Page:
Page 8 - Church Review JUNE 2020 [IM)
P. 8

Charting Disestablishment 13
By Revd. Robert Marshall
“All politics is local” is an aphorism attributed to the twentieth century Irish-American politician Tip O’Neill. It was as applicable to assembling the lay delegates to the Convention as it is to modern politics.
All of the notable lay figures in the convention were elected locally as synodsmen : Sir Edward Grogan (St Patrick’s Cathedral), Lord James Butler (Drumcondra, Dublin), Tankerville Chamberalin (Monkstown, Dublin) all three trenchant senior figures in the evangelical Protestant Defence Association; Judge Warren and the vice-Chancellor Hedges Eyre Chatterton (both St Stephen’s Dublin), and RW Gamble QC JP (St Matthias, Dublin) are key examples.
The membership of the Convention was chosen by two stages. Firstly, lay synodsmen were chosen by each parish, district or congregation to act with the clergy but as separate orders in diocesan synods. Secondly, these synods elected a specific number of clerical and lay delegates to the Convention itself. This two tiered system avoided the complications of direct election and was similar to the method by which today’s county councillors elect some on the members of Seanad Éireann.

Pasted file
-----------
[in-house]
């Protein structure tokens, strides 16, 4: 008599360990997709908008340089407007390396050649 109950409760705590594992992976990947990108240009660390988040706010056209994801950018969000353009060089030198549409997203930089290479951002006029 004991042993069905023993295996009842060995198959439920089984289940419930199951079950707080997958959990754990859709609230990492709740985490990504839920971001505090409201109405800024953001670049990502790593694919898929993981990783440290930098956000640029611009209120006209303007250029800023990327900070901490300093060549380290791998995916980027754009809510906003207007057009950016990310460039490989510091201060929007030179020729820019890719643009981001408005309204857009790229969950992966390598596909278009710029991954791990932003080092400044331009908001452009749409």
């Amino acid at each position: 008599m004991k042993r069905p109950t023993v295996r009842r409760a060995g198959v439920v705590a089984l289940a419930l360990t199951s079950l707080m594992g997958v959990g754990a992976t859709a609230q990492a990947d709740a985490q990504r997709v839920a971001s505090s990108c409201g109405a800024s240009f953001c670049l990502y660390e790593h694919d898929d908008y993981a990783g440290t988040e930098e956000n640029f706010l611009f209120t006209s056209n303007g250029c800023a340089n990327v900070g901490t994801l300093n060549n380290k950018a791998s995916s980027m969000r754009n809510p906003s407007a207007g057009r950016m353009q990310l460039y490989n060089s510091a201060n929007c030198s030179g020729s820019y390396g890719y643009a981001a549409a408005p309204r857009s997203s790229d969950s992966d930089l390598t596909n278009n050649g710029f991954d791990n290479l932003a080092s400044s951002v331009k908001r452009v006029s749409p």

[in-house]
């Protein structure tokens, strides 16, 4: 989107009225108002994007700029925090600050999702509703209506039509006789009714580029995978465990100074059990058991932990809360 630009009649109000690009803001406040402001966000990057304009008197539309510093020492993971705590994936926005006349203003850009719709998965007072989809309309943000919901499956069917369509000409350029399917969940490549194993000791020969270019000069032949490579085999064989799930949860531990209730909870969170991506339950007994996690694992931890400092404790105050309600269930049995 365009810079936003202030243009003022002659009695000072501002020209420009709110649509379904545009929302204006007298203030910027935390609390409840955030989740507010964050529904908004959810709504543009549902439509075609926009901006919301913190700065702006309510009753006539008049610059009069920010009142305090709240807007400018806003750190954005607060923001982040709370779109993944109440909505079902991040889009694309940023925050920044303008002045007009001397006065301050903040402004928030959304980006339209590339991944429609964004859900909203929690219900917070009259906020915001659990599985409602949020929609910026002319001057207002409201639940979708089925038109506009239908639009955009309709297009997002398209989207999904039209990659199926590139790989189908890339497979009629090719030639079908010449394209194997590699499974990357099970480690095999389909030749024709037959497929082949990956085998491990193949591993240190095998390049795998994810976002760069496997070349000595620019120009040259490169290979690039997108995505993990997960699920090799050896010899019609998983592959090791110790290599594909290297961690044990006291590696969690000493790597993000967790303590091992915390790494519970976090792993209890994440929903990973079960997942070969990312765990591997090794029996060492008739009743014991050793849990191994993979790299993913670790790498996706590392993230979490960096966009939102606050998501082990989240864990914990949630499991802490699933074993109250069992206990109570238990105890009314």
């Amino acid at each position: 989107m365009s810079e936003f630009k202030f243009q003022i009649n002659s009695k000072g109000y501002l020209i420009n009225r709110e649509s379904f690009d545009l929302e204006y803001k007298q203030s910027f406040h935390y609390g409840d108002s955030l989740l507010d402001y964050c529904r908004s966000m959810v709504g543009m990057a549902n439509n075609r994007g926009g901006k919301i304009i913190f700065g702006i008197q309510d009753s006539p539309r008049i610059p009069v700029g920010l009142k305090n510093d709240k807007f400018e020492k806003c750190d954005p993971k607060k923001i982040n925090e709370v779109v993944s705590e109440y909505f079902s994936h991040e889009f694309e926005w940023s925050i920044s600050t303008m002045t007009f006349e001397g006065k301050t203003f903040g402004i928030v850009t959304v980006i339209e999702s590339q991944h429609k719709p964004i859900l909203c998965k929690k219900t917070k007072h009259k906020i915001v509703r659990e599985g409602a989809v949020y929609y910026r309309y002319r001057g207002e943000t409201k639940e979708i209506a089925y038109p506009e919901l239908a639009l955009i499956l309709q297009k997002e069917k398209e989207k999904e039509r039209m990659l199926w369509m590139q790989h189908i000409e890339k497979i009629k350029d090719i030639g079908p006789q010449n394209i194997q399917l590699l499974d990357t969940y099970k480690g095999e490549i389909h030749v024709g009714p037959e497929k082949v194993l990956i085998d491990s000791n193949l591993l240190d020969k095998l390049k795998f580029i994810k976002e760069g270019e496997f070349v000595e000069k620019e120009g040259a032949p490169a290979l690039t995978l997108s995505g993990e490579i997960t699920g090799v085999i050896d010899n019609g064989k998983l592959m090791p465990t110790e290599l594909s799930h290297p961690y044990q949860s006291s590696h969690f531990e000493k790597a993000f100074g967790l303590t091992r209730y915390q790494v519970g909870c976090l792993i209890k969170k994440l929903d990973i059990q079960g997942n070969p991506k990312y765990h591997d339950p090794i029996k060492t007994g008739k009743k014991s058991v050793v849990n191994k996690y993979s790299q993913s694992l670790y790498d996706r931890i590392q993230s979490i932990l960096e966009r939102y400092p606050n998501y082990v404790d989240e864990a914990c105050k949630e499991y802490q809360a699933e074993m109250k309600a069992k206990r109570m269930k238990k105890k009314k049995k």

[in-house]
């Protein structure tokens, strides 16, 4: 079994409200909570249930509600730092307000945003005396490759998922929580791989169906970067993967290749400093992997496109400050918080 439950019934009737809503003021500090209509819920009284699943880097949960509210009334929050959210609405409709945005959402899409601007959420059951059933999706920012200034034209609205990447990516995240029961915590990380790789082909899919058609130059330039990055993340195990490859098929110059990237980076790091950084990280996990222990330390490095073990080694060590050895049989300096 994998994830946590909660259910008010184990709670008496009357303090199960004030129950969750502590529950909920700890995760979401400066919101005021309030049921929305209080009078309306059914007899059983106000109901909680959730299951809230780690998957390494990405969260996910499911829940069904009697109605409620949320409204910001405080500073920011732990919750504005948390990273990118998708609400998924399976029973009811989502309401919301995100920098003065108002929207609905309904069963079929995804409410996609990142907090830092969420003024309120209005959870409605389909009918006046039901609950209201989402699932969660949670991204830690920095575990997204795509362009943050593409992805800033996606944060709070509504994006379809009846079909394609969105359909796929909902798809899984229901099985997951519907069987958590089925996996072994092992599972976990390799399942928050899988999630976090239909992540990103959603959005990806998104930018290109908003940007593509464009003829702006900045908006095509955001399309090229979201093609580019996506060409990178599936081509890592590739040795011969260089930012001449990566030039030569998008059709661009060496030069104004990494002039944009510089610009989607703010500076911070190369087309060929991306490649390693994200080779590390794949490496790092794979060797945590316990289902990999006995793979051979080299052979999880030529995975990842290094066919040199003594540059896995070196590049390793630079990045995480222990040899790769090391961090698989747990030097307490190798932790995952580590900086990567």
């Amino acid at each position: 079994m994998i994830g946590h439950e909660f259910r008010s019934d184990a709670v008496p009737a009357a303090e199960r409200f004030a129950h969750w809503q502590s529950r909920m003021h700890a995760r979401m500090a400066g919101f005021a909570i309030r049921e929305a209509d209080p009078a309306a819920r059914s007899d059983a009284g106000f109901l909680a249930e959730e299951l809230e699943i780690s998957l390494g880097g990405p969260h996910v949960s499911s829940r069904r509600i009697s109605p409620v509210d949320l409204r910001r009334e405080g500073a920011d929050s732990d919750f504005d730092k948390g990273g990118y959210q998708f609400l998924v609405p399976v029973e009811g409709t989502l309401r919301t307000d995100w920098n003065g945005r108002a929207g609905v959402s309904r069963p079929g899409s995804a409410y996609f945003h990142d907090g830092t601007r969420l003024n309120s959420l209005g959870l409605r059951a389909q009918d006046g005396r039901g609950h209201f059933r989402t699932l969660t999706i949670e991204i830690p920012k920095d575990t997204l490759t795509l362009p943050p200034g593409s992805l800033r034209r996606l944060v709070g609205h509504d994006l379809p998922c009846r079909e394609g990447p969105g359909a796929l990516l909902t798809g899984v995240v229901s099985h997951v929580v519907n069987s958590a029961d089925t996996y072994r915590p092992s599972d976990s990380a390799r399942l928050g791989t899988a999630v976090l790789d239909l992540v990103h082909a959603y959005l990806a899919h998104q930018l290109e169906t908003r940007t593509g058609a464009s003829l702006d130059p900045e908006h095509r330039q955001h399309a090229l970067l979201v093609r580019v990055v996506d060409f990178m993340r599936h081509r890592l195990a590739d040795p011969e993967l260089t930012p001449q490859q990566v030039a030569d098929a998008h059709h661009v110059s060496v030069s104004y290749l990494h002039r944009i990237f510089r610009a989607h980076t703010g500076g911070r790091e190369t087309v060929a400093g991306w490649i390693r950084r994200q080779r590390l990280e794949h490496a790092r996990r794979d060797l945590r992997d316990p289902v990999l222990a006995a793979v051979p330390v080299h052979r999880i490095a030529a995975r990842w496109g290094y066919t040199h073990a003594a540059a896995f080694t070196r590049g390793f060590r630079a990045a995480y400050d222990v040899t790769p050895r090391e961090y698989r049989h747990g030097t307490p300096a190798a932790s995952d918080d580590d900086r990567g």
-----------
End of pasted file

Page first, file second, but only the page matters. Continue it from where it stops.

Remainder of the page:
Press reports of local meetings often described them as “well attended and influential”. Nevertheless motivating the laity to come to meetings and elect delegates for the third time in nine months cannot have been easy. For those involved the elections were not novel but there must have been a degree of fatigue amongst church members who were called again to meetings. In the spring representatives for the Church Conference had been elected. That had been followed by elections in September for delegates to the Lay Conference. It is not surprising that in November, many meetings sought to give their representatives to diocesan synods authority until the Disestablishment Day, 1 January 1871, even though that was beyond the remit they were called to fulfil.